Therefore we will address several non-standard applications of the GW method like the calculation of the electronic lifetimes or total-energies. In addition the numerical procedures that define the basis of a successful GW calculation will be extensively discusses. We will dedicate specific lectures to choice of an accurate sampling of the Brillouin Zone, especially in low-dimensional systems like nano-structures that represent an important class of systems studied in the scientific community. We will also discuss the impact of the used basis (plane-waves versus localized basis) and the impact of pseudo-potentials versus all-electrons calculations.

More specific lectures will be developed to the problem of self-consistency, vertex corrections and total-energies evaluation in the GW method. These theoretical aspects will provide the students a more general view on the formal justifications, as well on the most up-to-date developments of the GW theory.

Besides theoretical and technical lectures (preferably in the morning) the tutorial will characterized by long hands-on sessions (in the afternoon) where the students will perform calculations on realistic materials following pre-organized tutorials[14]. During and after these hands-on sessions the students will have the possibility of discussing with the teachers about any aspect of the tutorial. These interactions will be particularly meaningful as the teachers of the hands-on sessions will be the main developers of the code used. We also plan to encourage the students, after the completion of the proposed hands-on exercises, to initiate small projects from their own.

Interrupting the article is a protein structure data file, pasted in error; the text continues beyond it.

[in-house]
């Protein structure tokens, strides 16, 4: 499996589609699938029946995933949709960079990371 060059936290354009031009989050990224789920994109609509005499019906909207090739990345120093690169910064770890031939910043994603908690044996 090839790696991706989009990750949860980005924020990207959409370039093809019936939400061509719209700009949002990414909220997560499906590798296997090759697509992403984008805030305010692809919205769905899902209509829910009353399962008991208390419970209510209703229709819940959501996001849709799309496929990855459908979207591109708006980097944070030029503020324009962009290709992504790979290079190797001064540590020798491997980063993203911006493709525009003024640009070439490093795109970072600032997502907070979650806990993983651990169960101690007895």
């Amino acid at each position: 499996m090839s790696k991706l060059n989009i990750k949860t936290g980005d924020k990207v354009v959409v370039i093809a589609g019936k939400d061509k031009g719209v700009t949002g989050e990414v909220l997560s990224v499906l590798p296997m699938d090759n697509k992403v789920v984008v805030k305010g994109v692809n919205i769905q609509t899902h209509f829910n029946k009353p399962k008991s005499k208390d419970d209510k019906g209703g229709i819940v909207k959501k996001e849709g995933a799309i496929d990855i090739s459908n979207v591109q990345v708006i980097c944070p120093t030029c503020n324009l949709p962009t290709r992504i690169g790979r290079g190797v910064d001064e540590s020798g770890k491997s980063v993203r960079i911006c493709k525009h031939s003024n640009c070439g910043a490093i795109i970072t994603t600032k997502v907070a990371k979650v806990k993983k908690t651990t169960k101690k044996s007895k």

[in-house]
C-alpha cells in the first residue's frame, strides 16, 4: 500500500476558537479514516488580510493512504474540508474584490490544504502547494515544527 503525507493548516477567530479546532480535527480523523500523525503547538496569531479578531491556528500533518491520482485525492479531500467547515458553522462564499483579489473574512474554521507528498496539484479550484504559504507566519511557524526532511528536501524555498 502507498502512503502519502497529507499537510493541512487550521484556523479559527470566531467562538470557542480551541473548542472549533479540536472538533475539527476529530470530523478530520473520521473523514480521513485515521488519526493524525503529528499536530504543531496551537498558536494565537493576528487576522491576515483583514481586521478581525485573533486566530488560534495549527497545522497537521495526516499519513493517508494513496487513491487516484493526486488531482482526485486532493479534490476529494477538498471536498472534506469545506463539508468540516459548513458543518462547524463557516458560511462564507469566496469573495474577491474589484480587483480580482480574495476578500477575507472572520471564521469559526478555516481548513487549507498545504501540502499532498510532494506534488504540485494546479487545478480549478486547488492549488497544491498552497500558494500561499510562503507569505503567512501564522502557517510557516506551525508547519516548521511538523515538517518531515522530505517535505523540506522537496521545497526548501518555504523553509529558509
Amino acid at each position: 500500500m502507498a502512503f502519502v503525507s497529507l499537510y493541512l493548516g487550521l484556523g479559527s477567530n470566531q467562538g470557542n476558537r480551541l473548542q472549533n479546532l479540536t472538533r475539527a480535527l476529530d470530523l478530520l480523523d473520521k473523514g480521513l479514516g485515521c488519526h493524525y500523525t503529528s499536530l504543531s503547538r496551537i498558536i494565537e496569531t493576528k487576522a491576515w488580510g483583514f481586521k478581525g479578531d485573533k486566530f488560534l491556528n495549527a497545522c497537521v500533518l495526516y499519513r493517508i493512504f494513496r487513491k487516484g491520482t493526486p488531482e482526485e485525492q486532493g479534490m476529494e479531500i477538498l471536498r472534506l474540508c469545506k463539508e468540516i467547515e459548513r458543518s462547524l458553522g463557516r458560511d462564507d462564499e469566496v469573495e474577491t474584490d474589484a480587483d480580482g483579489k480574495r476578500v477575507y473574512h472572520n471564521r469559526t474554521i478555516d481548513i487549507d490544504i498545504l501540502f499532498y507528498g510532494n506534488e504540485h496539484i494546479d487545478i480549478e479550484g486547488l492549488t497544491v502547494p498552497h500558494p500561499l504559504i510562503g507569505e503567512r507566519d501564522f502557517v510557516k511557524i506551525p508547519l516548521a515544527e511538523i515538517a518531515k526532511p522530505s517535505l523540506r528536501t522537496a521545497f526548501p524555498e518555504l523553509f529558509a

Indeed a particularly valuable aspect of this tutorial is that two out of the four organizers (A. Marini and P. Umari) are the developers of two of the code used: Yambo7 and GWL6. These codes adopt a starting formalism based on plane-waves and pseudopotentials, used to describe the core and valence electrons. Moreover, both codes can perform MBPT calculations starting from DFT calculations performed using the Quantum-Espresso package [4] that we will use to to calculate the ground-state wave-functions using Density-functional Theory.

Yambo is a widely used GW code. Based on a plane-have expansion for wave-functions and operators, it offers a large range of capabilities. It is freely available through the GNU license. GWL is a more recent code which is based on optimized basis sets for representing operators in order to accelerate calculations in particular for isolated and non-crystalline systems. Within 2011 it will be fully available through the GNU license.

In addition to Yambo and GWL we will also use the FHI-aims[11] code.